Sunday, 1 February 2015

5 Things You Should Already Know About Staying Safe Online

I wish I had known how important The Internet was going to be when I was 14 and first got it in my bedroom. I was pretty lucky at the time and the only one of my friends that had the Holy Grail of technology at the time, an uninterrupted ADSL internet connection in my actual bedroom. To myself. I have a vague memory of an initial half-hour limit but I don't think that stuck and I was soon browsing all day and night, sucking up everything the internet at the time had to offer. Which was mostly forums, porn and Tampax themed chat rooms. I briefly had an online romance with someone who, in retrospect, was probably a 56 year old man from Utah. No offense, was the username that finally gave it away.

Now I'm much more internet savvy. I don't post pictures of my boobs online (hello, annoying ebay incident that won't go away), I don't talk to anyone who isn't verifiable. I have a list of things in my mind to look out for before I download or even click unfamiliar links. I delete my cookies.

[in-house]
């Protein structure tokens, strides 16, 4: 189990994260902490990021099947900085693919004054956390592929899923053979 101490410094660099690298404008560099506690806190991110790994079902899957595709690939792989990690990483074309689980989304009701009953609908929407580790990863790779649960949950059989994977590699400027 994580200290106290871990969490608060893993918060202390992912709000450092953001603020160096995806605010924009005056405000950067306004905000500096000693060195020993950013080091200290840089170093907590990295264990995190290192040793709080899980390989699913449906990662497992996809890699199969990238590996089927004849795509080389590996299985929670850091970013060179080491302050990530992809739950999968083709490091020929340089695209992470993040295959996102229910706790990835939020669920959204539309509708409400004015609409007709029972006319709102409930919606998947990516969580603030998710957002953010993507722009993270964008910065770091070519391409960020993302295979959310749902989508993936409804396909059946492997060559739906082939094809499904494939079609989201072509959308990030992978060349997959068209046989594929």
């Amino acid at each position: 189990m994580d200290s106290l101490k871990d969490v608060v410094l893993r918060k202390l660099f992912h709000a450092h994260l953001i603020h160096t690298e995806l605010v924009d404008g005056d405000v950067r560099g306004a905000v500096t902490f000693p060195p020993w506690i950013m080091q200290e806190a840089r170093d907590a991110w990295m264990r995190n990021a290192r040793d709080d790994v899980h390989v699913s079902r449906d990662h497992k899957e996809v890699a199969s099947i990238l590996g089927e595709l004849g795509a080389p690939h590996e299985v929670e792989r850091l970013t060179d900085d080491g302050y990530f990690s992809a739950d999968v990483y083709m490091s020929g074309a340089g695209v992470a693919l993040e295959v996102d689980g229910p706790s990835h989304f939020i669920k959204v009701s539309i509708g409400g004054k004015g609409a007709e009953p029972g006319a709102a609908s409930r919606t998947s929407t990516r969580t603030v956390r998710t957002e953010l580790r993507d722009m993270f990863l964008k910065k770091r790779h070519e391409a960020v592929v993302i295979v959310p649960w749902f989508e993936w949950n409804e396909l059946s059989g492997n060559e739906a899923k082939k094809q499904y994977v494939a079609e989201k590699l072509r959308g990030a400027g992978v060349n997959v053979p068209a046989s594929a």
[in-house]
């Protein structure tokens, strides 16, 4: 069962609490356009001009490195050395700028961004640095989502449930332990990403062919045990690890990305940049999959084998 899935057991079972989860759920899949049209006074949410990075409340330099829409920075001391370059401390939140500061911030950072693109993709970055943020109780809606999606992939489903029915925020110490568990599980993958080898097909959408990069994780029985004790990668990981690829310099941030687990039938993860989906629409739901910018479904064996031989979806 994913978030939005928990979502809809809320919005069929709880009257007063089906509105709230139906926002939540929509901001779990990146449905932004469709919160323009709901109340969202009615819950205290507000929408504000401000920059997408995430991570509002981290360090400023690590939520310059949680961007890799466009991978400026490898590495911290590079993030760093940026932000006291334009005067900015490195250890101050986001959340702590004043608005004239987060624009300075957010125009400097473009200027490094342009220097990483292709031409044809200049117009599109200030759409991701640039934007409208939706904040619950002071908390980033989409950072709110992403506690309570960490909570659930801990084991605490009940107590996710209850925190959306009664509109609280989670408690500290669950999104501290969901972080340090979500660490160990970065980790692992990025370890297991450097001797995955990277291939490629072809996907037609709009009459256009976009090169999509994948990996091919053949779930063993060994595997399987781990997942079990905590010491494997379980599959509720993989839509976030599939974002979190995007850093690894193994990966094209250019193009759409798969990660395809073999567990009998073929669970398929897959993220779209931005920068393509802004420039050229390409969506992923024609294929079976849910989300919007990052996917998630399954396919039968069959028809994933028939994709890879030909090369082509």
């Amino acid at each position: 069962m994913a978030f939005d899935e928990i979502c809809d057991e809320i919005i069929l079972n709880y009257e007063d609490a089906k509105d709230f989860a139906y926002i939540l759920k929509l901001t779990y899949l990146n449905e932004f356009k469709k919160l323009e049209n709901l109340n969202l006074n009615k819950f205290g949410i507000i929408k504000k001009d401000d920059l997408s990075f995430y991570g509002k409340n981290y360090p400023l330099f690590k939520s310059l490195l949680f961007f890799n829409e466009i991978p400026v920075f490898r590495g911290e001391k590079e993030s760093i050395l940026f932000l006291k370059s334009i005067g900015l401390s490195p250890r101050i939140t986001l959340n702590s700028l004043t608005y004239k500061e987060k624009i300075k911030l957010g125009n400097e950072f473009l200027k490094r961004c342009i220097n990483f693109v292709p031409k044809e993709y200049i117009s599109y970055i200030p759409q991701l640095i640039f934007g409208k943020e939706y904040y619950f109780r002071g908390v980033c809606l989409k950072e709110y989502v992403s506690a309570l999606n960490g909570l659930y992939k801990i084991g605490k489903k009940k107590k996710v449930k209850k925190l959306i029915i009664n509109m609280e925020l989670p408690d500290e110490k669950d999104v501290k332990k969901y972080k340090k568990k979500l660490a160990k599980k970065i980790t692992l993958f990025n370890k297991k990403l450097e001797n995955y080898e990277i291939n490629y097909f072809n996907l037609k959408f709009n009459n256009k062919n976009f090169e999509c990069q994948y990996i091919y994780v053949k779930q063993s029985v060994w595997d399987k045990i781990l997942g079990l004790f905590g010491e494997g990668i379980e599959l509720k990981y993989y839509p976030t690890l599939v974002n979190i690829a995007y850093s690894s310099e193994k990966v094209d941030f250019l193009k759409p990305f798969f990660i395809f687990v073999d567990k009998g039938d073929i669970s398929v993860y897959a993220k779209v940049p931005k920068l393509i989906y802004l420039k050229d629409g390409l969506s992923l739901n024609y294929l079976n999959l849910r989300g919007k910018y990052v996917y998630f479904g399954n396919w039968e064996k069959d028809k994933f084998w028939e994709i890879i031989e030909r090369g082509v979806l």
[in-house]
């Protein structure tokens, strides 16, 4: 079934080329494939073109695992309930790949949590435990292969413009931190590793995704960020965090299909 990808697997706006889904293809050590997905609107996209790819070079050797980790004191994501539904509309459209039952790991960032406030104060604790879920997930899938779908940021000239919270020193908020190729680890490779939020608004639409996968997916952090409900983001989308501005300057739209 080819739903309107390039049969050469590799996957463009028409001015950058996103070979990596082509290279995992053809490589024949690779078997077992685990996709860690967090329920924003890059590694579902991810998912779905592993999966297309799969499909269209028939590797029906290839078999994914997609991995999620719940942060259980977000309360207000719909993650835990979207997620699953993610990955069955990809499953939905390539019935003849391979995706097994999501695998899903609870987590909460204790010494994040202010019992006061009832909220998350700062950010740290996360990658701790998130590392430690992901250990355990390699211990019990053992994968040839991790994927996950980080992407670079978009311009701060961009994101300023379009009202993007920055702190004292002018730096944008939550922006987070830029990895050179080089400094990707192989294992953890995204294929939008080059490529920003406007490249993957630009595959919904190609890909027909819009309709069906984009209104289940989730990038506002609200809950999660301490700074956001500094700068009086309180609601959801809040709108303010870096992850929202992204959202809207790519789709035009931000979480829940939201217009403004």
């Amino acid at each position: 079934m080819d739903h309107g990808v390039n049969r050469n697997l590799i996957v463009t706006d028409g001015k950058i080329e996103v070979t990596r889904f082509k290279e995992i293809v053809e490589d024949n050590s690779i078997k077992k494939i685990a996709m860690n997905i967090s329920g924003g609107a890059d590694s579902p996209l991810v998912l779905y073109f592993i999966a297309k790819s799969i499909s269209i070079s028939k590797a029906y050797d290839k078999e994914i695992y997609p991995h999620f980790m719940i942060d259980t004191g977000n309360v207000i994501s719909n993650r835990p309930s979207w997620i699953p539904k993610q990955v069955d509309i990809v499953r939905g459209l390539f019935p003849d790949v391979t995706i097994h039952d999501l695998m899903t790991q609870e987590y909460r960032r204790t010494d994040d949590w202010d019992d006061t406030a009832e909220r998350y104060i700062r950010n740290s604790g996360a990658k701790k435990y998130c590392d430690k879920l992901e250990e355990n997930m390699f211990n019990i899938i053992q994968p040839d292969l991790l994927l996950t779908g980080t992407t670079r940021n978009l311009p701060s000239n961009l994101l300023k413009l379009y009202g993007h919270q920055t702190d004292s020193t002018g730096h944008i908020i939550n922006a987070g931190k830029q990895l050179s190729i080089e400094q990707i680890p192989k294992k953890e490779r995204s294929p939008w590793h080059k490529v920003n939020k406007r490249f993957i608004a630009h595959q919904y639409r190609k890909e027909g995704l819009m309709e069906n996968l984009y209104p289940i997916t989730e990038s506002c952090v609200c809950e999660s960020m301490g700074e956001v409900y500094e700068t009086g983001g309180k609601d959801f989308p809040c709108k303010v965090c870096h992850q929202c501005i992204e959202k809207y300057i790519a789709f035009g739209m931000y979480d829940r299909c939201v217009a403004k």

Here are five things you should DEFINITELY already be doing, and if not, do them right away. 

1. Sort out your passwords.

So lame! How many times have you heard this? You might think you are safe with your first ever password plus a combination of one capital and the number '1' on the end, but you aren't. I have actual real life friends who have their passwords written next to their computer. You can tell it's their passwords because some of them have a '1' at the end. Here's an easy tip for thinking up a new password if you are really stuck.
  • Look around the room, pick something slightly odd. 
  • Capitalise one letter (not the first) If you think you might struggle to remember which one, you could always capitalise the second letter in every password. Or use your birthday, so I would capitalise the 8th letter (I don't)
  • Add the days date on the end.
  • I'm pretty confident noone will be able to guess "scHoolnewsletter1/2/15"